- Watch out for pickpockets and panhandlers in the big city train stations. Keep your valuables on your person, and do not turn your back or walk away from your bags.
- Watch out for gypsy taxi drivers. They generally approach arriving passengers at the end of the train platform or in the terminal. These are unlicensed and will generally charge you more than the official taxis just outside most train stations.
- It’s OK to eat and drink on the train. Pick up a bottle of water, a snack or a carry out from one of the terminal shops before boarding the train.
- When in doubt, ask a question. The people who work for Trenitalia wear gray uniforms and generally speak English. They are very nice and helpful. Do not hesitate to stop them and ask a question. The people who look like mechanics or train workers are also customer-friendly, but their English skills may not be as good.
At the end of each rental season, I have to cull the collection of brochures, maps, and business cards that have accumulated on Rocca di Benano’s bookshelves.
I hate throwing these things away, because each piece of paper represents an adventure that some cherished guest experienced and thought worthy of recommending to others. But when the pile grows too big to be useful, toss I must.
Pinterest, the hot new social media site, made this job much less painful this year because I “pinned” those brochures or business cards on Pinterest “boards.” Have I lost you already? If so, you may be new to Pinterest and this official explanation of what Pinterest is might be helpful. And once you get the Pinterest gestalt, you may enjoy this decidedly unofficial exploration of Pinterest.
But back to Benano. For at least a week of my latest stay, I had piles of cards and brochures all over the dining room table. I grouped them by things like “restaurants within 30 minutes of Benano,” “Deruta” (the pottery town about an hour from Benano) or “Rome,” and “things to do in or very near Benano.” Then, I created Pinterest boards for each category and pinned like a wild woman. And only then did I toss a map or card that a guest had left behind.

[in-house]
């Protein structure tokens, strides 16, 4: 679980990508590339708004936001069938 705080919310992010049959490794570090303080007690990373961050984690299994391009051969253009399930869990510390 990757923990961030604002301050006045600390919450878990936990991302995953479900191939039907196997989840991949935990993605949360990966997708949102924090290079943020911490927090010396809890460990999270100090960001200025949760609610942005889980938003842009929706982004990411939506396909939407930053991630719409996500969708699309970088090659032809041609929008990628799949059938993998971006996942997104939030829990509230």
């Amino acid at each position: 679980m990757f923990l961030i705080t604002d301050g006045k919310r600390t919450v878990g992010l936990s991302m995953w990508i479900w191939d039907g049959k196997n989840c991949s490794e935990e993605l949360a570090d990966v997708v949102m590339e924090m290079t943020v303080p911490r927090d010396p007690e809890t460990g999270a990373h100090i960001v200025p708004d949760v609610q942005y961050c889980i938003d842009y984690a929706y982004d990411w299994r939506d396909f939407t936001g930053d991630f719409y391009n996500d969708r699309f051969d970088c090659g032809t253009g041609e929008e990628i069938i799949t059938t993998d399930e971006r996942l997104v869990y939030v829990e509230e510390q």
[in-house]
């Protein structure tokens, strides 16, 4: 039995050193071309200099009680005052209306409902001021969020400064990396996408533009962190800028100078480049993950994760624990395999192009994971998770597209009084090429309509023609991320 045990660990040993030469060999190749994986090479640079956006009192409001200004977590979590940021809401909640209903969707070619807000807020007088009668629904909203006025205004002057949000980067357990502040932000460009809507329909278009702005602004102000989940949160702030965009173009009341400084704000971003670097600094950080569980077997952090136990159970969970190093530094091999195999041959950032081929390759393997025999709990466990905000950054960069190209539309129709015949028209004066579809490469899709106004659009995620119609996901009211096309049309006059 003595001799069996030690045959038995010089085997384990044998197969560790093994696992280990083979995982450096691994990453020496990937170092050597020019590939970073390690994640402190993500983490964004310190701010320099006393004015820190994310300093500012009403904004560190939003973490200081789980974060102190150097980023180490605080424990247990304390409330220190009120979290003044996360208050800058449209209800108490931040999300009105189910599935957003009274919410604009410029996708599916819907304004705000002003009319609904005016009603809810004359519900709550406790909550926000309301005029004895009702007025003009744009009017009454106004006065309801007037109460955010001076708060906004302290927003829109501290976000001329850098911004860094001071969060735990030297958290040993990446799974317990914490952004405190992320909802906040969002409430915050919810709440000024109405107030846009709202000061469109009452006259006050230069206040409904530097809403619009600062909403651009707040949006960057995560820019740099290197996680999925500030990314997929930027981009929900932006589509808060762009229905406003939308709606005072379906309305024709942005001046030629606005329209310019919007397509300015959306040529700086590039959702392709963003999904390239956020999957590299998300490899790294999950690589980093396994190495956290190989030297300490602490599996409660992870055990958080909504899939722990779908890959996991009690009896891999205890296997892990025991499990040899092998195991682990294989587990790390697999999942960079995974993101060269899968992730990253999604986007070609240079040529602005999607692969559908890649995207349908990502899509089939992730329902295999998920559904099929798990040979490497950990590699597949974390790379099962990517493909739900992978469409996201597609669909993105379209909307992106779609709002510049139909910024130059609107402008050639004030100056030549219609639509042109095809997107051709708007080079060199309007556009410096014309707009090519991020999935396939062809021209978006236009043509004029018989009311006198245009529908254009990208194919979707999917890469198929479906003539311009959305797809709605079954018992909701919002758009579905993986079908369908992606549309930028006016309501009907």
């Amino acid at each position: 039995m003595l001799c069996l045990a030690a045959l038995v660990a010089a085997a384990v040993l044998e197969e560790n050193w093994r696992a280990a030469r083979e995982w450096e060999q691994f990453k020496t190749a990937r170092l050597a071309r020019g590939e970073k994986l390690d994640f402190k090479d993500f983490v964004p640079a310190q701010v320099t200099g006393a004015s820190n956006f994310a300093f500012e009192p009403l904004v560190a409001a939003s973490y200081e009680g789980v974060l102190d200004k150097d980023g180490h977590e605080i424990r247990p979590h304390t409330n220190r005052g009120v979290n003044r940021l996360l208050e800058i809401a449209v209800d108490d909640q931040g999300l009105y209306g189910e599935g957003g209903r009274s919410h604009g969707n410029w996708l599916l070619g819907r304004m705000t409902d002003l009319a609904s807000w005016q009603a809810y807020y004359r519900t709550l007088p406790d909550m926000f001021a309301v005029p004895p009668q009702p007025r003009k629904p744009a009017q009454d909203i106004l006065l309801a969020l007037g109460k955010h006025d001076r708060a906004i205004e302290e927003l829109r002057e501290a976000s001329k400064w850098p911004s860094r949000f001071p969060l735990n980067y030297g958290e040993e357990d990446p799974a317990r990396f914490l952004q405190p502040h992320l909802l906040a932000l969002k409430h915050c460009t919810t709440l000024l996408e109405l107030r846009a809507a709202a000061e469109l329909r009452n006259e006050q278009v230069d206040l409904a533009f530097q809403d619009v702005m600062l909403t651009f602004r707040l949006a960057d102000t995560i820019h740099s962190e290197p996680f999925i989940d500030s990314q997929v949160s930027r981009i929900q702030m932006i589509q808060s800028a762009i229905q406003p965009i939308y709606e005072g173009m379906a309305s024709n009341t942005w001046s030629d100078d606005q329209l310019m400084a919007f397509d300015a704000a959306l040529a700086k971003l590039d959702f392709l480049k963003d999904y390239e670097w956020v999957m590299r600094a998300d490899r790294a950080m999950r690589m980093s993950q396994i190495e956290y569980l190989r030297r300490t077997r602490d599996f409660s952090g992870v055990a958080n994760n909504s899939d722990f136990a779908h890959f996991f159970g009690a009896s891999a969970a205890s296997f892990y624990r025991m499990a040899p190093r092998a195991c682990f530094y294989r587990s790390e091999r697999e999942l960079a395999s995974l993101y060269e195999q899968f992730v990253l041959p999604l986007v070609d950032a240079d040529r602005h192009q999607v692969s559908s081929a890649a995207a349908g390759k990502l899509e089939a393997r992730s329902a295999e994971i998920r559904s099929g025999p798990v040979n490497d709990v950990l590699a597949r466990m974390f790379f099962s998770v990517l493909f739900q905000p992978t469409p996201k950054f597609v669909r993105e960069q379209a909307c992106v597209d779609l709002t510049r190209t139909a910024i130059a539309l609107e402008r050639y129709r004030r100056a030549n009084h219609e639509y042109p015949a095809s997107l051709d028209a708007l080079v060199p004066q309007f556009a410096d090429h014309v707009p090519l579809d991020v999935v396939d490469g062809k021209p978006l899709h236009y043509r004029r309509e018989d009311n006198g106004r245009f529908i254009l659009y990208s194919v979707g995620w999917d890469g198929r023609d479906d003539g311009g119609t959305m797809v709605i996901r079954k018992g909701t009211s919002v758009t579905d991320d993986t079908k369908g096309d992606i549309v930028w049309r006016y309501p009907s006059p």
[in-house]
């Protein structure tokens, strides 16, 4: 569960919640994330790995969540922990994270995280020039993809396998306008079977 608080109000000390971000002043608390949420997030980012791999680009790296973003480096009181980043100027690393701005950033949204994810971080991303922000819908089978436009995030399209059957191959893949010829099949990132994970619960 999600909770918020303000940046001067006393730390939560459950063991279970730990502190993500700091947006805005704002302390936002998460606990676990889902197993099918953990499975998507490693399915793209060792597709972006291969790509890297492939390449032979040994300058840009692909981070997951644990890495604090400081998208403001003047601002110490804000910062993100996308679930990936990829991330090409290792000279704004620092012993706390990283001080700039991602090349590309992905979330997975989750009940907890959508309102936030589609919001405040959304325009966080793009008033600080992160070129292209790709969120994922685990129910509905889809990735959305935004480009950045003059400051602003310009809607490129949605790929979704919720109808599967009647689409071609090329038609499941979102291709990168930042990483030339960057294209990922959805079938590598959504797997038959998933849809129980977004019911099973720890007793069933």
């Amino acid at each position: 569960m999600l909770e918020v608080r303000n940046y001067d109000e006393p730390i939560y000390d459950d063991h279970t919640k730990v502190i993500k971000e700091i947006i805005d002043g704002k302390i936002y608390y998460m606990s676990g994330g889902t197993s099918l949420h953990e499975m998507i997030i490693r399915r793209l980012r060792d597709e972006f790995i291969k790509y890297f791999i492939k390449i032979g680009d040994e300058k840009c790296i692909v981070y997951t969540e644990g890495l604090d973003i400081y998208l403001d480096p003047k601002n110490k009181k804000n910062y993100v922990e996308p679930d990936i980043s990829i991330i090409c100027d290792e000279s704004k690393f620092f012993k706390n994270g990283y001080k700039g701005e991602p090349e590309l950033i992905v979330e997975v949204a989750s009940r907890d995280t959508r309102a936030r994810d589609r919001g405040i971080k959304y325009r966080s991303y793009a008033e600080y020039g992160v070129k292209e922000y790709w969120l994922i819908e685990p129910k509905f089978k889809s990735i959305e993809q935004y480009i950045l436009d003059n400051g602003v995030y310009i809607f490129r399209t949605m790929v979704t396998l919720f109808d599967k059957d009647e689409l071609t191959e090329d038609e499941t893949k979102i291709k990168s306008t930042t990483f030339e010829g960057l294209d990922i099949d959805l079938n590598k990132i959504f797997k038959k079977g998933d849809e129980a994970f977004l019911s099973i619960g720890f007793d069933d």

Anyone who has dabbled in Pinterest knows how intoxicating the crafts and recipes can be. I’m not saying it was easy to stay focused on developing the Rocca di Benano Pinterest page, because once you’re on Pinterest, distractions abound! (Wanna see the pillow I made using directions I found on Pinterest? — but I digress.)
Back to Benano. I understand that Pinterest is gaining credibility as a tool for helping trip planners organize their ideas, options, contact information, and more. I love the idea and would be delighted if former guests and travelers add their comments to some of the recommendations posted on Rocca di Benano’s Pinterest page.
In case you’ve missed the hotlink above, here is the Rocca di Benano Pinterest page: http://pinterest.com/roccadibenano/.
If you check it out, please let me know what you think. And by all means, comment on anything on Rocca di Benano’s Pinterest site that catches your eye.